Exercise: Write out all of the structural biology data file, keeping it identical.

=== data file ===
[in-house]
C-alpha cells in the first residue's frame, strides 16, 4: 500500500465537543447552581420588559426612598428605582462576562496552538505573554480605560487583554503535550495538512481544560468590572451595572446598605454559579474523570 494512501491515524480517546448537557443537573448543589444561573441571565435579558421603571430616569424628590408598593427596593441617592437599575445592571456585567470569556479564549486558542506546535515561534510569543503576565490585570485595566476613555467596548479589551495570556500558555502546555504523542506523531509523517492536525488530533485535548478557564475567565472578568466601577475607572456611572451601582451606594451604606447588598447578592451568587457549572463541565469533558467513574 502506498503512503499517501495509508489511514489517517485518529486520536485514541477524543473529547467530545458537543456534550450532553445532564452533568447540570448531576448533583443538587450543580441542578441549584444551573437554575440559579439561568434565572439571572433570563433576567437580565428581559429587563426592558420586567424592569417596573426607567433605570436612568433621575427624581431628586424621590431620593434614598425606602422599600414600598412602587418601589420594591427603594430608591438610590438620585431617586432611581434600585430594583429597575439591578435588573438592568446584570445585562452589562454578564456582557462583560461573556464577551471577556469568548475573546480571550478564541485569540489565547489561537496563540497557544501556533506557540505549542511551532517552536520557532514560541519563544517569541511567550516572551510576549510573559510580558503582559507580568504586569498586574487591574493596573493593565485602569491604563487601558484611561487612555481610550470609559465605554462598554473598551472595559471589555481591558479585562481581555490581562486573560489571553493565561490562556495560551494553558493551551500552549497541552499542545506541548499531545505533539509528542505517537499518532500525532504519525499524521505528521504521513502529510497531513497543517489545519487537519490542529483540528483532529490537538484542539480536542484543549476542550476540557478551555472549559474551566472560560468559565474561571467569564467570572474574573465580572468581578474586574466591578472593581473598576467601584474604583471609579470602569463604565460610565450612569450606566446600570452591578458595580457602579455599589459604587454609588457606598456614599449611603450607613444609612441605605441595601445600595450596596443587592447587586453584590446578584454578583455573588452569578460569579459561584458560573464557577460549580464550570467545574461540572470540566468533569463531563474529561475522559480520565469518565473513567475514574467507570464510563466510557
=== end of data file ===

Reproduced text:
[in-house]
C-alpha cells in the first residue's frame, strides 16, 4: 500500500465537543447552581420588559426612598428605582462576562496552538505573554480605560487583554503535550495538512481544560468590572451595572446598605454559579474523570 494512501491515524480517546448537557443537573448543589444561573441571565435579558421603571430616569424628590408598593427596593441617592437599575445592571456585567470569556479564549486558542506546535515561534510569543503576565490585570485595566476613555467596548479589551495570556500558555502546555504523542506523531509523517492536525488530533485535548478557564475567565472578568466601577475607572456611572451601582451606594451604606447588598447578592451568587457549572463541565469533558467513574 502506498503512503499517501495509508489511514489517517485518529486520536485514541477524543473529547467530545458537543456534550450532553445532564452533568447540570448531576448533583443538587450543580441542578441549584444551573437554575440559579439561568434565572439571572433570563433576567437580565428581559429587563426592558420586567424592569417596573426607567433605570436612568433621575427624581431628586424621590431620593434614598425606602422599600414600598412602587418601589420594591427603594430608591438610590438620585431617586432611581434600585430594583429597575439591578435588573438592568446584570445585562452589562454578564456582557462583560461573556464577551471577556469568548475573546480571550478564541485569540489565547489561537496563540497557544501556533506557540505549542511551532517552536520557532514560541519563544517569541511567550516572551510576549510573559510580558503582559507580568504586569498586574487591574493596573493593565485602569491604563487601558484611561487612555481610550470609559465605554462598554473598551472595559471589555481591558479585562481581555490581562486573560489571553493565561490562556495560551494553558493551551500552549497541552499542545506541548499531545505533539509528542505517537499518532500525532504519525499524521505528521504521513502529510497531513497543517489545519487537519490542529483540528483532529490537538484542539480536542484543549476542550476540557478551555472549559474551566472560560468559565474561571467569564467570572474574573465580572468581578474586574466591578472593581473598576467601584474604583471609579470602569463604565460610565450612569450606566446600570452591578458595580457602579455599589459604587454609588457606598456614599449611603450607613444609612441605605441595601445600595450596596443587592447587586453584590446578584454578583455573588452569578460569579459561584458560573464557577460549580464550570467545574461540572470540566468533569463531563474529561475522559480520565469518565473513567475514574467507570464510563466510557